Studies Show Association Between Regular Cannabis Use, Heart Failure


Regular usage of cannabis may increase the risk of heart failure, stroke, or heart attack, even after adjusting for other cardiovascular disease risk factors.

Regular usage of cannabis may increase the risk of heart failure (HF), stroke, or heart attack, even after adjusting for other cardiovascular disease (CVD) risk factors, including type 2 diabetes, high blood pressure, and obesity, according to 2 preliminary studies that will be presented at the American Heart Association (AHA) 2023 Scientific Sessions. The Scientific Sessions will be held from November 11 through 13, 2023, in Philadelphia, Pennsylvania.1

a graphic representation of a human heart with red and blue arteries branching out from it Generative AI | Image Credit: catalin


“Prior research shows links between marijuana use and [CVD] like coronary artery disease, [HF], and atrial fibrillation, which is known to cause [HF],” Yakubu Bene-Alhasan, MD, MPH, a resident physician at Medstar Health in Baltimore, Maryland, said in a press release. “Marijuana use isn’t without its health concerns, and our study provides more data linking its use to cardiovascular conditions.”1

In a 2023 study published in JAMA Network Open, cannabis use disorder (CUD) was common among those who used cannabis in a state with legal recreational cannabis use. The prevalence of CUD was 21.3% and the prevalence of moderate to severe CUD was 6.5%, with 7.2% for those who used cannabis for nonmedical use.2 The study authors also emphasized that the use of cannabis is increasing in the United States, with 38 states having legalized medical cannabis use and 23 with legalized recreational use as of June 2023.2

In the first poster abstract at the AHA Scientific Sessions 2023, investigators included more than 150,000 individuals in the United States to determine the association between daily marijuana use and HF. No participants had HF at the time of enrollment in the study. They completed a survey about the frequency of their marijuana use and were followed for 45 months. The individuals used marijuana recreationally, or if used for medical reasons, used marijuana beyond the medical purposes.1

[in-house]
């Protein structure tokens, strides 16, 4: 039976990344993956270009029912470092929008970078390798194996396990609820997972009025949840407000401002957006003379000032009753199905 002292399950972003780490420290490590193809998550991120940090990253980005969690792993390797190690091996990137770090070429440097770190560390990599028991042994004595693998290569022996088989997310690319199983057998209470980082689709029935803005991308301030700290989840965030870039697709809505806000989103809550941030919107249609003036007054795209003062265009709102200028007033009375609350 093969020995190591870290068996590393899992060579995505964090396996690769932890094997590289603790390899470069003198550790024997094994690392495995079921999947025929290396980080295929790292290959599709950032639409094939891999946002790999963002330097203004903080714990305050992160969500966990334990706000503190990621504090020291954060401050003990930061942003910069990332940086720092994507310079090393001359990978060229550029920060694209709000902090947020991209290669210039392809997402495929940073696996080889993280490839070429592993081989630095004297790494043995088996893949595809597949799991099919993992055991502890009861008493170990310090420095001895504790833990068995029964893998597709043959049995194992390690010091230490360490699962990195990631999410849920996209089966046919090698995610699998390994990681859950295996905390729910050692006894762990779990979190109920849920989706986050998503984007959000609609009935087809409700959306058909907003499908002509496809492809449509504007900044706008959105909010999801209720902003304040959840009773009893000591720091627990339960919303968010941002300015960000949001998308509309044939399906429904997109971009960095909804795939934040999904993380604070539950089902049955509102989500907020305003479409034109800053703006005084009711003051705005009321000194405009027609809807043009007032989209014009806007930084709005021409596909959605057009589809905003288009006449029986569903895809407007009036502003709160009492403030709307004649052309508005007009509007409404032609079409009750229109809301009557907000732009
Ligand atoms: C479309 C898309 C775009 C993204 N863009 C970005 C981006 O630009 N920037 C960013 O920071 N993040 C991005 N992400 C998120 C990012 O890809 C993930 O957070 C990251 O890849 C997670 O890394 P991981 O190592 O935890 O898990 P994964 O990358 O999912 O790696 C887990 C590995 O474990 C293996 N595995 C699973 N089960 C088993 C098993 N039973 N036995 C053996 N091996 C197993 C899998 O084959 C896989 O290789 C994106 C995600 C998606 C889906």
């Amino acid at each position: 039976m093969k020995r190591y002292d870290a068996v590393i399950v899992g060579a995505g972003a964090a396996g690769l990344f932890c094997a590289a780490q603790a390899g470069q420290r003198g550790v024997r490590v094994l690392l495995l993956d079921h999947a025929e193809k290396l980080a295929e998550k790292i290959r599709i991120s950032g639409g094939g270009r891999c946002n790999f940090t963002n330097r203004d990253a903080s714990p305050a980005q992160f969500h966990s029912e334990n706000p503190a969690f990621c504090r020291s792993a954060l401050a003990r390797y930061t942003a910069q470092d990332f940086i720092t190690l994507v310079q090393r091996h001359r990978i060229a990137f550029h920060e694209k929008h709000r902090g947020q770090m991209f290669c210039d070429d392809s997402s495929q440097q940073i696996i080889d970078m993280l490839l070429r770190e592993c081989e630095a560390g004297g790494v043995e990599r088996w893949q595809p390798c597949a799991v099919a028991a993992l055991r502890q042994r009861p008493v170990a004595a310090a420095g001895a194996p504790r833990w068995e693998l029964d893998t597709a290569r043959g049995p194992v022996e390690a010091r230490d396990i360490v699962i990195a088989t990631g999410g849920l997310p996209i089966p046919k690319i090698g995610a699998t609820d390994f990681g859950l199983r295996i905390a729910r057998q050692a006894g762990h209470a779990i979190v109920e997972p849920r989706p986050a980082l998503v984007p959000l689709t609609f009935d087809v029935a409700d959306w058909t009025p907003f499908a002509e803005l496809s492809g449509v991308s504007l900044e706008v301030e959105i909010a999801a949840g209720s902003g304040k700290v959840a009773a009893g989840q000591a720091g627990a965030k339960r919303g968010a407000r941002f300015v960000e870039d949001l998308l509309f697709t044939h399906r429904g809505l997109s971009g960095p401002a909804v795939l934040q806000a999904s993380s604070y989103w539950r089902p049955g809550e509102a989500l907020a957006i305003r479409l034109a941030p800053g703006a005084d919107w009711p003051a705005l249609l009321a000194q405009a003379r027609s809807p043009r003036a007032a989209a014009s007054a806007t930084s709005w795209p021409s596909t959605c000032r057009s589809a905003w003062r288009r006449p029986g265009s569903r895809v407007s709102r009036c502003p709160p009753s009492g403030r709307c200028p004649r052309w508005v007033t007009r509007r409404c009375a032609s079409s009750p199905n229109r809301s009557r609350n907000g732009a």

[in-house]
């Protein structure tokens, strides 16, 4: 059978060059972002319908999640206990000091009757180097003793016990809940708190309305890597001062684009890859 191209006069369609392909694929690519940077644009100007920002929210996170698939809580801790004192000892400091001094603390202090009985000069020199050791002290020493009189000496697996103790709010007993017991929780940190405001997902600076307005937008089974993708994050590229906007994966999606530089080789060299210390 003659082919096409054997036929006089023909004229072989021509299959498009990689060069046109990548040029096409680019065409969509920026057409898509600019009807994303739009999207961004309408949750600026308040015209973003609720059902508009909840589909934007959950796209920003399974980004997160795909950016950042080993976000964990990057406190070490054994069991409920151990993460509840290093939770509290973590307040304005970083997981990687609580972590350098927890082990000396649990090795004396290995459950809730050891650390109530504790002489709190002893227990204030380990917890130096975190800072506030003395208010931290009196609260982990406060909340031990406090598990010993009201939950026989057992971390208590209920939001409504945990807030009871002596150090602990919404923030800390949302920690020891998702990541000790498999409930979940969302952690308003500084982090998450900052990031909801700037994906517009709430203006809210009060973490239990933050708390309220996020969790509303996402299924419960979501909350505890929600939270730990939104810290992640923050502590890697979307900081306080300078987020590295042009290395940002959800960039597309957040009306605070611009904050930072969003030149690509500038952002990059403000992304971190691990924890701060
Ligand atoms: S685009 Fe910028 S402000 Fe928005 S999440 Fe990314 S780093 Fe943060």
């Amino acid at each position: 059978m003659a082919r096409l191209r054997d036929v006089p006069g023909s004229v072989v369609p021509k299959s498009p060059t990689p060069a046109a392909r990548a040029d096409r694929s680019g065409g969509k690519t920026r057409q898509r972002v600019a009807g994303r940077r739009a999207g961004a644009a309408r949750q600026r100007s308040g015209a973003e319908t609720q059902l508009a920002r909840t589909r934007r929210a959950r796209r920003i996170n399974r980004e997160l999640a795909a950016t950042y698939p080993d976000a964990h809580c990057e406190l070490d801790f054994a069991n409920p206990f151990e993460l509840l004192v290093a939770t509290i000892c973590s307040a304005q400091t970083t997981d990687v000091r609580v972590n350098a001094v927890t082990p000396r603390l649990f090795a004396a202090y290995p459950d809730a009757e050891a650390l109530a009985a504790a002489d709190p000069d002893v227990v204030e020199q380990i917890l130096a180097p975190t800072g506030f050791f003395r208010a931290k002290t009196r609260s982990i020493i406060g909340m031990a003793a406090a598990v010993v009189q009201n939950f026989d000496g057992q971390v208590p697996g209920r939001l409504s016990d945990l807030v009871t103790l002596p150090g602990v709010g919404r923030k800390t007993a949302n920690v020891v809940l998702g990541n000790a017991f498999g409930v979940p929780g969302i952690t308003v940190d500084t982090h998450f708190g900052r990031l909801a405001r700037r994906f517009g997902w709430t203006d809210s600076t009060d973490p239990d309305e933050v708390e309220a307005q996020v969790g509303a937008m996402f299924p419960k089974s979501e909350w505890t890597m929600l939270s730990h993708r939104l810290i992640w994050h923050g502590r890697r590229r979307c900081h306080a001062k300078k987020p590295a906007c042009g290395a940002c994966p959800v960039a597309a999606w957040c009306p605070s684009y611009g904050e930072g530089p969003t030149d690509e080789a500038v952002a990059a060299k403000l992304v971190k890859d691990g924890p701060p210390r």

The investigators found that 2958 individuals developed HF during the study period. Those who reported marijuana use had a 34% increase of developing HF compared to those who never smoked marijuana, according to the statement. Furthermore, when coronary artery disease was added to the study, the risk of HF dropped from 34% to 27%, which investigators believe suggested that it is a pathway of daily marijuana use leading to HF.1

However, it is important to note that the study did not include data on how the marijuana was consumed, which could influence CVD outcomes, according to the investigators.1

In the second study that will be presented at AHA’s Scientific Sessions, investigators used data from the 2019 National Inpatient Sample to determine if hospital stays for CVD events was complicated by those who used marijuana.1

“Since 2015, cannabis use in the United States has almost doubled, and it is increasing in older adults. Therefore, understanding the potential increased [CVD] risk from cannabis use is important,” Avilash Mondal, MD, a resident physician at Nazareth Hospital in Philadelphia, Pennsylvania, said in the statement. “What is unique about our study is that patients who were using tobacco were excluded because cannabis and tobacco are sometimes used together. Therefore, we were able to specifically examine cannabis use and [CVD] outcomes.”1

The study authors used records for 28,535 adults older than 65 years with CVD risk factors who did not report tobacco usage and used cannabis. In the study, the individuals who used marijuana included a hospital code for CUD. For those with existing CVD risk factors, 20% of individuals had an increased risk of major heart or brain events when hospitalized compared to those who did not use cannabis.1

Additionally, 13.9% of those who used cannabis with CVD risk factors had a major adverse heart and brain event when hospitalized compared to those who did not use cannabis. Cannabis users had a higher rate of heart attack at 7.6% compared to 6% for those who did not use cannabis and were more likely to be transferred to another facility at 28.9% and 19%, respectively.1

Investigators also found that high blood pressure and high cholesterol were predictors of major adverse heart and brain events for those who used cannabis. One limitation of the study included coding errors in the patient’s records, because CUD codes could vary from hospital to hospital.1

“We must be mindful about major heart and stroke events in older adults with [CUD]. At this point, we need more studies to understand the long-term effects of cannabis use,” Mondal said in the press release. “Health care professionals should include the question, ‘are you using cannabis?’ when taking a patient’s history. If you ask patients if they are smoking, [they] think cigarette smoking. The main public message is to be more aware of the increased risks and open the lines of communication so that cannabis use is acknowledged and considered.”1


  1. Marijuana use linked with increased risk of heart attack, heart failure. News release. American Heart Association. November 6, 2023. Accessed November 7, 2023.
  2. Lapham GT, Matson TE, Bobb JF, Luce C, et al. Prevalence of Cannabis Use Disorder and Reasons for Use Among Adults in a US State Where Recreational Cannabis Use Is Legal. JAMA Netw Open. 2023;6(8):e2328934. doi:10.1001/jamanetworkopen.2023.28934
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